Despite opposition by many Haitians, members of the Haitian diaspora, and faith groups, the UN Security Council approved sending a multinational armed force, led by Kenya, into Haiti. The following article was published in the November-December 2023 issue of NewsNotes.
On September 21, International Day of Peace, the Maryknoll Office for Global Concerns joined faith leaders and members of the Haitian diaspora in a National Day of Action to Support the Haitian People. Participants from across the United States traveled to Washington, DC to meet with members of Congress and advocate for nonviolent solutions to the violent crisis in the Caribbean country.
Haiti has been overrun by criminal gangs since the assassination of President Jovenel Moïse on July 7, 2021. In October, 2022, de facto Prime Minister Ariel Henry requested to the UN for armed foreign intervention.
Participants in the National Day of Action asked Congress not to support sending foreign troops to Haiti and instead to pursue four main objectives:
- Restore security in Haiti by stopping the flow of weapons and sanctioning collusion between gangs and Haitian elites.
- Restore democracy in Haiti by ending U.S. support for the corrupt and anti-democratic regime ruling Haiti, and by supporting a Haitian-led transition
- Fight rising hunger in Haiti by supporting local Haitian farmers.
- End deportation, abuse, and discrimination against Haitian and other Black migrants.
During visits with lawmakers and in a panel discussion on Haiti at the annual conference of the Congressional Black Caucus, participants heard repeatedly about plans for foreign military intervention. A proposal by the United States and Ecuador for a Kenyan-led international force was before the United Nations Security Council. When critics mentioned that foreign military intervention in the past had been disastrous, and that Haitians were concerned that the invitation was to protect buildings and not vulnerable people, panelists were quick to dismiss the concerns, but offered no explanation of why.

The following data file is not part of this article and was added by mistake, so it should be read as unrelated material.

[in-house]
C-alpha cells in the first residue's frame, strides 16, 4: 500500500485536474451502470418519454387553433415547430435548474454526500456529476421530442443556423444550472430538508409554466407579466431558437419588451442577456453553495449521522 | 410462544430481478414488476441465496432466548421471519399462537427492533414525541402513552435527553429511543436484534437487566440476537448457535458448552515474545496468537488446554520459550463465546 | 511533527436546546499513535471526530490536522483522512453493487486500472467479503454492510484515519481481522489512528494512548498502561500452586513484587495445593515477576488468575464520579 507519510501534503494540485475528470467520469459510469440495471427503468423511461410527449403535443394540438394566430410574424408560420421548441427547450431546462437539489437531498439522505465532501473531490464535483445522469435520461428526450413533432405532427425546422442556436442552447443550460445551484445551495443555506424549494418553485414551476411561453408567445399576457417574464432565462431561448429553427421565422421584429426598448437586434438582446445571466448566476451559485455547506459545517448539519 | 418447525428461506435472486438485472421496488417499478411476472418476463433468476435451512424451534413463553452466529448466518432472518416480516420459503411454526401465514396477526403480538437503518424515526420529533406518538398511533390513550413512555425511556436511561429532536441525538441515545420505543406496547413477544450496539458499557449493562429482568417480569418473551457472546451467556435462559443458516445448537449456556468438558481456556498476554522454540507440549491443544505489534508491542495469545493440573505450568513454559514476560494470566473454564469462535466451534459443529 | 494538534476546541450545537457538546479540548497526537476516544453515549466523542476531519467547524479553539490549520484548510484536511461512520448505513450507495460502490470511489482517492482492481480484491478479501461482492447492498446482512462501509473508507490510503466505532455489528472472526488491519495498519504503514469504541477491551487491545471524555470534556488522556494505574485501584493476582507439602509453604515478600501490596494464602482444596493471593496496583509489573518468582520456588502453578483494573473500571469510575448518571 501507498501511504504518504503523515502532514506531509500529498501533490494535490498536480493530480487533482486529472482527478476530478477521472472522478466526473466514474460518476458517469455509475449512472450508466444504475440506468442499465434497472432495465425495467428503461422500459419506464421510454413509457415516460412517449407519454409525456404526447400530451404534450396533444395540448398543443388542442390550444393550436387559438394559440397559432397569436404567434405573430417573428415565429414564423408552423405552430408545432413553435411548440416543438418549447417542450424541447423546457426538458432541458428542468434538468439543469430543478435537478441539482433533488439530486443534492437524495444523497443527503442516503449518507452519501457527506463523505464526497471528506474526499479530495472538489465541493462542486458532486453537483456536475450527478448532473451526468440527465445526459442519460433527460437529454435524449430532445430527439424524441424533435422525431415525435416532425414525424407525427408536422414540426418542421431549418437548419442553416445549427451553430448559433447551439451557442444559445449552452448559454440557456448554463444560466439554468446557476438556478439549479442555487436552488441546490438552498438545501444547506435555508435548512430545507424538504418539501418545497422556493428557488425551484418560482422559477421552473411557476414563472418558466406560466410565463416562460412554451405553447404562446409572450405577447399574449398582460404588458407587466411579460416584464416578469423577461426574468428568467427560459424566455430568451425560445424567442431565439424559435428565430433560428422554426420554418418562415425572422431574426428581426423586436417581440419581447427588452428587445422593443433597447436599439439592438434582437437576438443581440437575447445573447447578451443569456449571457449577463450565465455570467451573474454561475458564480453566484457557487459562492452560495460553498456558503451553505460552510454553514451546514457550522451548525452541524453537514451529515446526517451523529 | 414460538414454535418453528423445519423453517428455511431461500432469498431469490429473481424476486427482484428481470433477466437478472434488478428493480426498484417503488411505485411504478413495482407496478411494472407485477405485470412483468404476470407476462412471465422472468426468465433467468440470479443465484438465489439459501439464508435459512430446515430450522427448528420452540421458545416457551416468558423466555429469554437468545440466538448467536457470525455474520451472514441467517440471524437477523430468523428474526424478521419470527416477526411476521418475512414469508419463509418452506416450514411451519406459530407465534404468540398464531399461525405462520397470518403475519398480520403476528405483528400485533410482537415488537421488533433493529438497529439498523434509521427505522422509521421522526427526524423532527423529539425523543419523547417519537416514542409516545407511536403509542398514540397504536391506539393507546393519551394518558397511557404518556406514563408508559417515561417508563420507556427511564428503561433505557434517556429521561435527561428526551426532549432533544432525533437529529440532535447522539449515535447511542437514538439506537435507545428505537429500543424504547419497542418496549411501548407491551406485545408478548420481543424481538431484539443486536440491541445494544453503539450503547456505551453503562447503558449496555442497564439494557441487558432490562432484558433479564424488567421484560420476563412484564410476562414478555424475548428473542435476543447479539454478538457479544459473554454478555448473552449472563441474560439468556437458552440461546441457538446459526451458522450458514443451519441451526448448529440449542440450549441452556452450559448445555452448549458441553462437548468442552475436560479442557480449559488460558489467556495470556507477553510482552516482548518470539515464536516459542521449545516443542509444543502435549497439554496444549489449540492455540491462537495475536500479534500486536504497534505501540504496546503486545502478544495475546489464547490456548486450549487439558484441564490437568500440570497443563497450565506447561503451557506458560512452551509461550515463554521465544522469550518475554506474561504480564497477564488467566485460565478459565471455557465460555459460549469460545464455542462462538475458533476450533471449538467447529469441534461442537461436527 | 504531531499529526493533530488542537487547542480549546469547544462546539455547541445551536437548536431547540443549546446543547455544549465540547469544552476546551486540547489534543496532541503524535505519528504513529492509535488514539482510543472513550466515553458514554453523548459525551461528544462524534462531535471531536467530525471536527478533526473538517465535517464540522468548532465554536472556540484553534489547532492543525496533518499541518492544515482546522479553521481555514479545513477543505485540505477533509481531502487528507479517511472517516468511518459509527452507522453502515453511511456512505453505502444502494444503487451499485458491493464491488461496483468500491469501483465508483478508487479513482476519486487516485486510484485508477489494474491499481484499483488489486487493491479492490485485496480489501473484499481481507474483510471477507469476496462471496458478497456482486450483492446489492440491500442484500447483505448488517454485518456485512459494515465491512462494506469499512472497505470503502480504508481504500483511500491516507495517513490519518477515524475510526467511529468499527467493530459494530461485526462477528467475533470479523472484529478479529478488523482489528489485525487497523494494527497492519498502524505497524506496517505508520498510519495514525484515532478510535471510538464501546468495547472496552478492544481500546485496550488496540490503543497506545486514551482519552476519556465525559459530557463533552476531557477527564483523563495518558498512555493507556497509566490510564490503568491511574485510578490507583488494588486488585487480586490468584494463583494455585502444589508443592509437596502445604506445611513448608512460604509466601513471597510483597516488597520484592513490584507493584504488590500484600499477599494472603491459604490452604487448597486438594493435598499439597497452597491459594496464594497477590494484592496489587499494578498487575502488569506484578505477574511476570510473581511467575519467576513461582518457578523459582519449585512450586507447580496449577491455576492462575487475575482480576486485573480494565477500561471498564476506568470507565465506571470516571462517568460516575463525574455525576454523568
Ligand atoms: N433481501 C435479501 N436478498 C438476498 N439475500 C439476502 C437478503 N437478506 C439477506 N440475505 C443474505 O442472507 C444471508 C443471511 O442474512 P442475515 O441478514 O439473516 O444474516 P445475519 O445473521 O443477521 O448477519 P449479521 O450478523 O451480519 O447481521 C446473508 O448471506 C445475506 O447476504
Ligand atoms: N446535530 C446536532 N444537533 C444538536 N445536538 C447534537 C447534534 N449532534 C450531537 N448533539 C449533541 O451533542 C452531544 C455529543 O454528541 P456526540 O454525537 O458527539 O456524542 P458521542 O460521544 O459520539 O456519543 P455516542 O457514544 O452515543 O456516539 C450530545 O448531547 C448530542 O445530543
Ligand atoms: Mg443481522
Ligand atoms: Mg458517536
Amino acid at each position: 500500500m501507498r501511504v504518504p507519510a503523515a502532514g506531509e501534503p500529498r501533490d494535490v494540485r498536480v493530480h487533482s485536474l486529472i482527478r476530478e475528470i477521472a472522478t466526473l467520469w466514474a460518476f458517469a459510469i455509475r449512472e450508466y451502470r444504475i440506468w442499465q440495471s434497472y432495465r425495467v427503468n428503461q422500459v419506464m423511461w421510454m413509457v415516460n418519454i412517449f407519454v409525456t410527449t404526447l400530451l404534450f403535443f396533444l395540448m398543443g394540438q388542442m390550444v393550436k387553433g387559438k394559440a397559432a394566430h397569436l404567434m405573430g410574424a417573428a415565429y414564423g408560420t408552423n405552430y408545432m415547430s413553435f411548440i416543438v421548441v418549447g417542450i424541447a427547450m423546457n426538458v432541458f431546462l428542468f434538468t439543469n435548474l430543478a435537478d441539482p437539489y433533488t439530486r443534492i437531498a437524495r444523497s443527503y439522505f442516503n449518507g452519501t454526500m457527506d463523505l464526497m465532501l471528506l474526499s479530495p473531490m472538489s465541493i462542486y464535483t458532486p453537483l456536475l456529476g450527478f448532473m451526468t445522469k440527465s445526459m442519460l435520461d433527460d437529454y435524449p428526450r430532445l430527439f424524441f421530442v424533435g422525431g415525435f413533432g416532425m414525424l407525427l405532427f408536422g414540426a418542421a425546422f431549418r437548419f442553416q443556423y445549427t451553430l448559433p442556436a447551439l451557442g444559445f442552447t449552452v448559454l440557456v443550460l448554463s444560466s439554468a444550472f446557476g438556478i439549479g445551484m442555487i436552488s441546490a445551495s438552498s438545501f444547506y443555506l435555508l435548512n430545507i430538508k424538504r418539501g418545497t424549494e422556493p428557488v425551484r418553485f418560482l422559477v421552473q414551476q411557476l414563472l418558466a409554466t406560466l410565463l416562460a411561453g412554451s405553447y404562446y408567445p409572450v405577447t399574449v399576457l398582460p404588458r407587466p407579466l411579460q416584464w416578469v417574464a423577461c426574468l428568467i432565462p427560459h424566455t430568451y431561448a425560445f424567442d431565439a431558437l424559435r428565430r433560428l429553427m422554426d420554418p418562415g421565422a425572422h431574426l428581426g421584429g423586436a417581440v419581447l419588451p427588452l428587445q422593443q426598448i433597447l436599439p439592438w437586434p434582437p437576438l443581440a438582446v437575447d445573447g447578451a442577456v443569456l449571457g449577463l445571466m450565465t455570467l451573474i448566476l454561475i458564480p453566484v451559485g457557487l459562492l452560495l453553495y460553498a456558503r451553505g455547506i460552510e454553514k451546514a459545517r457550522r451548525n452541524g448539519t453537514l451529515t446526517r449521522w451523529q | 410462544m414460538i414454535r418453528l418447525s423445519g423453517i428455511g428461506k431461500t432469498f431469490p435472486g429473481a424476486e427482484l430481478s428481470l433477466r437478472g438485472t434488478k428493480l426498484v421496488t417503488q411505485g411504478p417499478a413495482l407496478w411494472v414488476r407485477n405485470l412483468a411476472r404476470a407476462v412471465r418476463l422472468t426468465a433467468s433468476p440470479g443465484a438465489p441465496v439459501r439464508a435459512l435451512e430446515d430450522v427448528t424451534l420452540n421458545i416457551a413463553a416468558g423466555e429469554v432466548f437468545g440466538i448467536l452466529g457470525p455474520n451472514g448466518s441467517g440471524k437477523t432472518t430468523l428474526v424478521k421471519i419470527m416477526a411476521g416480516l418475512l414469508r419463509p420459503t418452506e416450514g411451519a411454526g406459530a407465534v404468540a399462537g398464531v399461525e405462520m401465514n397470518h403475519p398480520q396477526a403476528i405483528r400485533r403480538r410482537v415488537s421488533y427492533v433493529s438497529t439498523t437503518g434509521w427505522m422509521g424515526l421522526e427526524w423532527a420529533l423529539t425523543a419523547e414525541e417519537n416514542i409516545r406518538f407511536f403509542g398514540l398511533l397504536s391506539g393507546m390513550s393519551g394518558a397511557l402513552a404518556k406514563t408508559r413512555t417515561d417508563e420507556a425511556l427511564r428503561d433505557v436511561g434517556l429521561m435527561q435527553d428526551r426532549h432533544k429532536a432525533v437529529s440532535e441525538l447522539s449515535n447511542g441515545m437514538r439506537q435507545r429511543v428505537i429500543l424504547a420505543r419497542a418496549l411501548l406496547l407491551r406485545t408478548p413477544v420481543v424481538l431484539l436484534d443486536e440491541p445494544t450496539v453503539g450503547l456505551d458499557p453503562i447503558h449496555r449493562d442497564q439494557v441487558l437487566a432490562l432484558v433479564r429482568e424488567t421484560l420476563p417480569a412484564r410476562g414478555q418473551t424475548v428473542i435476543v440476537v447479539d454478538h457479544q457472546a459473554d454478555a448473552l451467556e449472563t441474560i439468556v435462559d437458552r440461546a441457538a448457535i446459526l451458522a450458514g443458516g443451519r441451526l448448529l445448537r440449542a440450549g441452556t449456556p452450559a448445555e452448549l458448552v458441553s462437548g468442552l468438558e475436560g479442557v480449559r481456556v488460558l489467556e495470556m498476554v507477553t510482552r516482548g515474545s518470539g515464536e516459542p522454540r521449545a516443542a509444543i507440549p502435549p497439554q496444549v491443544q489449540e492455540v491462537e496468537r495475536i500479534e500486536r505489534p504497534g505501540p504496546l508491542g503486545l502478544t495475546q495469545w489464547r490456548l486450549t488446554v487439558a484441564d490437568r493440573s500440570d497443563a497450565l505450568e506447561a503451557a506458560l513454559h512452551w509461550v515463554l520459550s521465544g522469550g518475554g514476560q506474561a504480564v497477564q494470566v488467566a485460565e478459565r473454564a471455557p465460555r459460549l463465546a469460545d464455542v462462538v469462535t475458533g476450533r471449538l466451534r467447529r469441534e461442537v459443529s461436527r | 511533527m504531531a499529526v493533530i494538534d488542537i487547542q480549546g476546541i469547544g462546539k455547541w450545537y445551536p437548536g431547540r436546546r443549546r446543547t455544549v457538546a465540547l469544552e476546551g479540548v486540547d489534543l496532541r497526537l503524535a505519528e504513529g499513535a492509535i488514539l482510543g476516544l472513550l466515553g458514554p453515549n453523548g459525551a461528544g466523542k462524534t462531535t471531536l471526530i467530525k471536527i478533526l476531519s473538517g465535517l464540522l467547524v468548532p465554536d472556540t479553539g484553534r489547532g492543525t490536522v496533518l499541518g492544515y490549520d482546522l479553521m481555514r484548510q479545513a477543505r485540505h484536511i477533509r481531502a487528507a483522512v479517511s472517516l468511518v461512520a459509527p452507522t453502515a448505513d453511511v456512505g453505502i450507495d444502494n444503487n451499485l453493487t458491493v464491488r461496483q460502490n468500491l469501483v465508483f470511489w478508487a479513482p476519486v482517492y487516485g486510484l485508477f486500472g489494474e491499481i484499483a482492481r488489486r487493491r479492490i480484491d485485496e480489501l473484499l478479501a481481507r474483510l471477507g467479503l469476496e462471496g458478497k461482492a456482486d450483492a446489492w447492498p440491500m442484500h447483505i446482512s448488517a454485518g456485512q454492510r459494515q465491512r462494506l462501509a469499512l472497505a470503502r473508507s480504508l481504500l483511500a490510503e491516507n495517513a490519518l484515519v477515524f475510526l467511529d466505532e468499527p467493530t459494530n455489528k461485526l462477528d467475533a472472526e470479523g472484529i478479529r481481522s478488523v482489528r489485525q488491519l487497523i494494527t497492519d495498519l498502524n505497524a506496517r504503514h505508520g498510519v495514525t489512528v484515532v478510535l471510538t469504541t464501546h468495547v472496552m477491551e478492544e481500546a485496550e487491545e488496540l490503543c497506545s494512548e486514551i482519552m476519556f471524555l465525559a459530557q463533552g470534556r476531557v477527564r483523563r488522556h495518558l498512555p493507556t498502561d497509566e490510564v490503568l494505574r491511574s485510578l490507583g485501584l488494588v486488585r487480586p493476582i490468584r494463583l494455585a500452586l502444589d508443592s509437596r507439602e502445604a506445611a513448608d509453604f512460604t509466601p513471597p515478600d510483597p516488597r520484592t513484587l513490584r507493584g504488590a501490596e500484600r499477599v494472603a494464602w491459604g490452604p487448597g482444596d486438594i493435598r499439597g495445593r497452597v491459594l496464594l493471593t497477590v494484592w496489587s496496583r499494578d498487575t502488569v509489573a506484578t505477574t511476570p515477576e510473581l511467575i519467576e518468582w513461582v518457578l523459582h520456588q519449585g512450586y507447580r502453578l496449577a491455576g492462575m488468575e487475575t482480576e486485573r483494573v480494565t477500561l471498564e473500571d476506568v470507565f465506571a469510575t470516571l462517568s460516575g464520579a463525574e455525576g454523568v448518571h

The day after the National Day of Action, prominent Haitian-American organizations NHAEON and FANM sent an open letter to President Biden stating their opposition to PM Henry and to the plan for armed intervention. “(We) strongly oppose your Administration’s proposed international military intervention in Haiti ,” the letter reads.
“Any military intervention supporting Haiti’s corrupt, repressive, unelected regime… will further entrench the regime, deepening Haiti’s political crisis while generating significant civilian casualties and migration pressure,” the Haitian-American advocacy groups wrote. “If the U.S. is genuinely interested in stabilizing the political situation to avoid a catastrophic humanitarian crisis in Haiti, it will start by ceasing to prop up the corrupt government and allow the emergence of a consensus transitional government with the legitimacy to decide how the international community can contribute…”
The letter continues “We are confident that, given a chance, our brothers and sisters in Haiti will come together to develop a solution to the political crisis. Over the past three years, groups across the spectrum have gathered, often putting long-running political disagreements aside, to agree on practical, promising plans for a transitional government. But each time, the de facto authorities defeat the promising effort by refusing any compromise.”
The letter then echoes the call for the United States to stop the flow of guns to Haiti. The authors also cite a letter to the African Union from at least 60 civic groups within Haiti expressing similar concerns and opposition to the armed intervention.
Despite widespread opposition from faith groups and civilian leaders in Haiti and the Haitian diaspora, on October 2, the UN Security Council approved the plan for armed intervention. The Kenyan-led Multinational Support Mission would not be a UN mission, but rather it would be funded by individual Member States, with the United States committing to contribute $200 million.
The deployment of the mission has been delayed by legal complications in Kenya. On October 9, Ekuru Aukot, a former presidential candidate, filed a petition claiming that the Kenyan constitution bars President William Ruto from deploying the force without the approval of the country’s legislature. Opposition lawmakers agree, and the National Assembly has not yet scheduled a debate on the matter. A Kenyan court has suspended the deployment until at least November 9.
Faith in Action
Ask Congress to restore security and democracy and support food security in Haiti, and welcome Haitian immigrants to the United States. https://mogc.info/Haiti-Day-of-Peace